Australian teachers working longer hours, teaching bigger classes than OECD average
New figures showing Australian teachers are working longer hours and teaching bigger classes than the OECD average demonstrate the urgent need for better resourcing of schools the AEU said today.
The figures, contained in the OECD’s Teaching and Learning in Schools (TALIS) Report 2013, also show Australia is struggling to attract experienced teachers to rural and regional areas and that Australia has a higher than average number of schools with concentrations of children from low-income families.
AEU Deputy Federal President, Correna Haythorpe said the figures showed that Australian schools were under-resourced and inequitable, compared with the OECD average.
“Australian teachers are working longer hours than the OECD average, doing more administrative tasks, and that our class sizes are bigger. This is clear proof of what teachers already know - that our school system is under-resourced,” Ms Haythorpe said.
Figures showed that Australian teachers worked an average of 42.7 hours per week, compared with the OECD average of 38.3, and spent 7.4 hours doing administration or management, compared with the 4.5 hour OECD average.
The average class size in Australian schools was 24.7 students, above the OECD average of 24, and far bigger than some high-performing school systems such as Finland (17.8).
“The quality of schooling is affected by the size of classes and the amount of support available for teachers. Australia still has work to do to get class sizes down to allow greater support for students.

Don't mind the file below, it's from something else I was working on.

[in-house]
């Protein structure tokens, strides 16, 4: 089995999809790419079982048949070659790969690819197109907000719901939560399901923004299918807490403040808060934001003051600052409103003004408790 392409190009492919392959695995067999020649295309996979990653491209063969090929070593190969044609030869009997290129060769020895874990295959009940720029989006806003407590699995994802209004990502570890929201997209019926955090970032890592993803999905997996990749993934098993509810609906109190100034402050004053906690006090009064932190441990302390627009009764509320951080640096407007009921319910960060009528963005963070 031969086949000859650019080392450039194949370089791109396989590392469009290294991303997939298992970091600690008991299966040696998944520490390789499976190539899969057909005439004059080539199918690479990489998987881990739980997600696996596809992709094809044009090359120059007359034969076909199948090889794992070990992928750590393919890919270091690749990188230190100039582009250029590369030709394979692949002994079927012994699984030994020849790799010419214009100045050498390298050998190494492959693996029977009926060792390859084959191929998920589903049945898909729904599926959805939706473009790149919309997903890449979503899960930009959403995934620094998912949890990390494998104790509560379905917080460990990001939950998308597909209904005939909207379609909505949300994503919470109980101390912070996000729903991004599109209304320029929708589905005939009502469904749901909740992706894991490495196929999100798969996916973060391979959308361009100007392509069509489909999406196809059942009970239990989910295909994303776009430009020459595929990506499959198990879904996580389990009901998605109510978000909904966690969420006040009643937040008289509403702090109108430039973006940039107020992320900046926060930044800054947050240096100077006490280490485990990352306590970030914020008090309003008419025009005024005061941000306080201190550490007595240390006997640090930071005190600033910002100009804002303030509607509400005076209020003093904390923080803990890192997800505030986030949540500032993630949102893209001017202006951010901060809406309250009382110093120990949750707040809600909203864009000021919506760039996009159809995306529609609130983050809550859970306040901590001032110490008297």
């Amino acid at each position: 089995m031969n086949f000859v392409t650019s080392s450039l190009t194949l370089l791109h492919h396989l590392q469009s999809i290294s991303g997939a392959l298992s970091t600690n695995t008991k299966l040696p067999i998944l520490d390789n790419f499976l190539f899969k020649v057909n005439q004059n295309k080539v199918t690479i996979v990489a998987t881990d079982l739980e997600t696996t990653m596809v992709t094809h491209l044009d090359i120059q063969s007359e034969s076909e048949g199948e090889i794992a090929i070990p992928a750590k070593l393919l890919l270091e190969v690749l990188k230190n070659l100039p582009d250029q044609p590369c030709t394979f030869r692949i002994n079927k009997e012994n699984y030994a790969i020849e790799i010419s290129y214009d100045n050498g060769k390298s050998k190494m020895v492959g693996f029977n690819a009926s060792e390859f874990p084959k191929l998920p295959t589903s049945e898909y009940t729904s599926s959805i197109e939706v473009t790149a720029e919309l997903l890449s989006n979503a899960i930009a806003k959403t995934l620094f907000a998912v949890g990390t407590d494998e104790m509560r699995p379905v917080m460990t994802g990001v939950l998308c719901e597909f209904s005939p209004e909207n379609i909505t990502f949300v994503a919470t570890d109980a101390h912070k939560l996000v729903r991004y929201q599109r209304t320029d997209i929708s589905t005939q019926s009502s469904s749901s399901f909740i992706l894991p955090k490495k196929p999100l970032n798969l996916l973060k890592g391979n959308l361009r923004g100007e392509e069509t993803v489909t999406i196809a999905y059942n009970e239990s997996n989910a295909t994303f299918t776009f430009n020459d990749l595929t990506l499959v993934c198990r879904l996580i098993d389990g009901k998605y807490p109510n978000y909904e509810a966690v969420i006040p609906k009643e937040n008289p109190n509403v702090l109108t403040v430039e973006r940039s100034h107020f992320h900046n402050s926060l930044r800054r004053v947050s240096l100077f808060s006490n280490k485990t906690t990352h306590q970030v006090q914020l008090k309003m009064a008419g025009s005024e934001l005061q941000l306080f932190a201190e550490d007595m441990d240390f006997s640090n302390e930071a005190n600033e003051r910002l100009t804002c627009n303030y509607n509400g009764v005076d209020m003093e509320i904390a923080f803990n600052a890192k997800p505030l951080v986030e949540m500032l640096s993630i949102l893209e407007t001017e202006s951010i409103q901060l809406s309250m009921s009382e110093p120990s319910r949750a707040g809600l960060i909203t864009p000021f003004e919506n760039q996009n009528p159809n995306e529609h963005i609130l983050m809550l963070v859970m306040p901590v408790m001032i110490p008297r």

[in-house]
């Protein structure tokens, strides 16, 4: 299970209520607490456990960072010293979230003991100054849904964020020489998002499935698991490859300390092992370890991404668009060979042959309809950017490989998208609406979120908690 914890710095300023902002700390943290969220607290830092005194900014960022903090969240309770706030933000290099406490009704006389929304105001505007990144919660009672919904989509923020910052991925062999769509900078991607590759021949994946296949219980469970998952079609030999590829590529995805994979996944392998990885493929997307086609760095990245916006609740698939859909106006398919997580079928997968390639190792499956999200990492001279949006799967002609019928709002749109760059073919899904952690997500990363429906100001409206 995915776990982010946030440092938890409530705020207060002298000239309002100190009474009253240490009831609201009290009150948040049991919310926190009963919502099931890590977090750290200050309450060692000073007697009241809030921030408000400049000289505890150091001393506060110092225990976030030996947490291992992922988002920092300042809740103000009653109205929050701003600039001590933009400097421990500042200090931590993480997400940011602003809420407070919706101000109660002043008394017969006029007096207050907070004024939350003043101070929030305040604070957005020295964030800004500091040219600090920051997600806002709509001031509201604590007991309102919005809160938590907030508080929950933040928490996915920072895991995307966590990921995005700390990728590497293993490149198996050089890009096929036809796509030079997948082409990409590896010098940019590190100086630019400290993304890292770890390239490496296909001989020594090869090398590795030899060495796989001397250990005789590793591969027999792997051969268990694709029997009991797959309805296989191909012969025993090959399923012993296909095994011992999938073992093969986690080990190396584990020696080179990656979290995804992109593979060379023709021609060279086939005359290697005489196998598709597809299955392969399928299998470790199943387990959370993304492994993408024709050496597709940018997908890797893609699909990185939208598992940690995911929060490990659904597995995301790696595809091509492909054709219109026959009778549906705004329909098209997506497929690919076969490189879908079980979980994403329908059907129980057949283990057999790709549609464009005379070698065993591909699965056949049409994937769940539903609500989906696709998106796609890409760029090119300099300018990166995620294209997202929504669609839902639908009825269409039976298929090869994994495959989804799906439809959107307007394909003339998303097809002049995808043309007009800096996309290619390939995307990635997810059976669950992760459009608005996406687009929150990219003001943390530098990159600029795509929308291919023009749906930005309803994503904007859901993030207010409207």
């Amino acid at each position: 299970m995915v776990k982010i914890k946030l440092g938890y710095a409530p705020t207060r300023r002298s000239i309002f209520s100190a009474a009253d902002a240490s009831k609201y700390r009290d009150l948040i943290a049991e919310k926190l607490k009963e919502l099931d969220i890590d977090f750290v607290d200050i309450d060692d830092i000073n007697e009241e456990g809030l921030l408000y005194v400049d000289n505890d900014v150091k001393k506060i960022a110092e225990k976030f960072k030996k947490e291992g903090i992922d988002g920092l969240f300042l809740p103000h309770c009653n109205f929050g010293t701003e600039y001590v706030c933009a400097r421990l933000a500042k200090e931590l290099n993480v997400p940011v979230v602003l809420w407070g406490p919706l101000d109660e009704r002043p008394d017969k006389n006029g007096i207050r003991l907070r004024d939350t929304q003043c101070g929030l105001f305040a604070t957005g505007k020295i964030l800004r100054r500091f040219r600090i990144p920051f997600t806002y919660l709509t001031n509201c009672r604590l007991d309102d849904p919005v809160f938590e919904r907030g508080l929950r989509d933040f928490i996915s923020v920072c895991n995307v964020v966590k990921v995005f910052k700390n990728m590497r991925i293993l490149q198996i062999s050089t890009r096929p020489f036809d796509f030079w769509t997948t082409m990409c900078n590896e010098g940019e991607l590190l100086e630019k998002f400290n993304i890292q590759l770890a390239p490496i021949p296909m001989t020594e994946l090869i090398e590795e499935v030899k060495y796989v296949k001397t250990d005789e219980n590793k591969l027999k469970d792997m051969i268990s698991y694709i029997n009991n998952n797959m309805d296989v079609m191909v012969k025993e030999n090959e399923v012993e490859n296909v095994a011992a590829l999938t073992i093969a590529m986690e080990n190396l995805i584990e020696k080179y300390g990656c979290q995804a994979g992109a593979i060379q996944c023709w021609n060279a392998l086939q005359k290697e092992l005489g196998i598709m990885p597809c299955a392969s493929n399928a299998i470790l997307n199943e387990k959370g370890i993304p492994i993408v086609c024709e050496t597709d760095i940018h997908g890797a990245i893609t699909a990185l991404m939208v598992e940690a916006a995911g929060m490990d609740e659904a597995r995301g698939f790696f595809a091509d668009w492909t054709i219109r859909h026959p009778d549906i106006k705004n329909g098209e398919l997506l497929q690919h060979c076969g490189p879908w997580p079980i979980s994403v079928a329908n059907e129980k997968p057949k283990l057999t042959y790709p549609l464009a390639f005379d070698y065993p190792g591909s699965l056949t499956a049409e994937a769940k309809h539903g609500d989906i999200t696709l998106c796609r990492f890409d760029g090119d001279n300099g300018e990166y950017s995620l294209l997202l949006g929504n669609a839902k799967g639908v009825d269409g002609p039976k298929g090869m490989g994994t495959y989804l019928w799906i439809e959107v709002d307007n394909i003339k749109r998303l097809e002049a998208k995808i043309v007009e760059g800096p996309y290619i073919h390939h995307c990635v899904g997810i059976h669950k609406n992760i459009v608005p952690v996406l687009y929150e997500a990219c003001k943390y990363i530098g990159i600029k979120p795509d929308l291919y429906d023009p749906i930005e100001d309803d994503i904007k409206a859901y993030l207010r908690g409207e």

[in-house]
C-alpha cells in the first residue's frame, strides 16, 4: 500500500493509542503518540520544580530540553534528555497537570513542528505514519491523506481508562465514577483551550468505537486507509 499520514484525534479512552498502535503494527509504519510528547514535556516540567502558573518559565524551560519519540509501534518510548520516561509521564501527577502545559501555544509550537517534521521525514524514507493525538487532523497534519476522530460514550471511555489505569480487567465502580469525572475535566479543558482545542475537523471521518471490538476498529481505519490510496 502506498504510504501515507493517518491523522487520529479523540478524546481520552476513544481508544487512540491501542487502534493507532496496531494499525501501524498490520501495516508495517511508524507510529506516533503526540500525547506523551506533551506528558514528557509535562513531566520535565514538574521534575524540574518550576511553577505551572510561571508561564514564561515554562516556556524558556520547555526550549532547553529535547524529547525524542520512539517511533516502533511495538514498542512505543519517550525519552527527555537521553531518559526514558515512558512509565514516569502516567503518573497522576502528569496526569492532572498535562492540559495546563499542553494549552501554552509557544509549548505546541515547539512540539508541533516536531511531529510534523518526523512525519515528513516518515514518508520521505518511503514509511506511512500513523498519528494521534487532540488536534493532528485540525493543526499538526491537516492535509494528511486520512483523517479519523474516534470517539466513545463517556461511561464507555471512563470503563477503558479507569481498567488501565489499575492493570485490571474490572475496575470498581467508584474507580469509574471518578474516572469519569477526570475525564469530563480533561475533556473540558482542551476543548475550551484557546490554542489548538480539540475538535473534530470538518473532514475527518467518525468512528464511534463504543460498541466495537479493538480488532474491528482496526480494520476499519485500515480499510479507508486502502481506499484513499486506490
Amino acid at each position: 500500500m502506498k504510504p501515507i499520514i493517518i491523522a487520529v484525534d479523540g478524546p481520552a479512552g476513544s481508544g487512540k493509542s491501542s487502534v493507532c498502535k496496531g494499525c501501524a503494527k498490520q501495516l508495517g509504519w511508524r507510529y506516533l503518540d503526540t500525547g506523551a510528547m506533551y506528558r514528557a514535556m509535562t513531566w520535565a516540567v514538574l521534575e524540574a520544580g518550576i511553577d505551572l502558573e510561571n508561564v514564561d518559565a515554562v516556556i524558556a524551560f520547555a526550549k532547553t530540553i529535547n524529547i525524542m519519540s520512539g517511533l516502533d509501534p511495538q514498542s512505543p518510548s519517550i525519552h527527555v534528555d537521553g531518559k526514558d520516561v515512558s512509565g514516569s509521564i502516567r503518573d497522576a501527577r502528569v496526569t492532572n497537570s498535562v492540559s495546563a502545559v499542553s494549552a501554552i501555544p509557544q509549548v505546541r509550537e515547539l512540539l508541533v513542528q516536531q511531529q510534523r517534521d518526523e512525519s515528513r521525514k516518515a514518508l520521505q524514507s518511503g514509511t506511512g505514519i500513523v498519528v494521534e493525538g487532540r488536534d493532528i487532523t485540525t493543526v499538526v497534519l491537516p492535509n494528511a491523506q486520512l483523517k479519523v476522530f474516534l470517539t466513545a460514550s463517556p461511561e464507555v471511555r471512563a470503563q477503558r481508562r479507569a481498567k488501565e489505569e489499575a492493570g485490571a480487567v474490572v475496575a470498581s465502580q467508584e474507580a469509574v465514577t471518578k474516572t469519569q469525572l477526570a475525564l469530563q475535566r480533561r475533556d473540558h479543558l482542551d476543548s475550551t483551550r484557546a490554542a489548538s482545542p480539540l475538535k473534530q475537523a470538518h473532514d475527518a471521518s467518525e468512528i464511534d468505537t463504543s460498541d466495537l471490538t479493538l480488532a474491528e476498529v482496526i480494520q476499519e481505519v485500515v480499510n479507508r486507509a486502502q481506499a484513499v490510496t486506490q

“This OECD data also paints a picture of the inequity within the Australia system – we have more teachers in schools with a high proportion of children from low-income families, and greater difficulty getting experienced teachers to regional areas than other countries.
“These figures reflect the gaps in funding between advantaged and disadvantaged schools, which have been shown to lead to gaps in achievement.”
The report found that 26 per cent of teachers were working in schools with more than 30 per cent of students coming from low income households, above the OECD average of 20 percent. It also noted that “Australia is one of a number of countries with relatively high numbers of teachers with fewer years of teaching experience in rural areas.”
“These are the inequities that Gonksi funding addresses, and the reason why the Abbott Government needs to maintain Gonski funding beyond 2017,” Ms Haythorpe said.
“This is particularly important for the public schools which teach a disproportionate amount of students with disability, from low income families, students from regional areas, with English as a second language and Indigenous students.
“This report also finds that Australian principals have, on average, a high degree of autonomy over issues such as hiring teachers compared to other OECD countries. This should be a warning to those who believe that increasing principal autonomy is the only way to improve schools.
“The best way to improve our school system is to properly resource the public schools that educate the students with the greatest need.”
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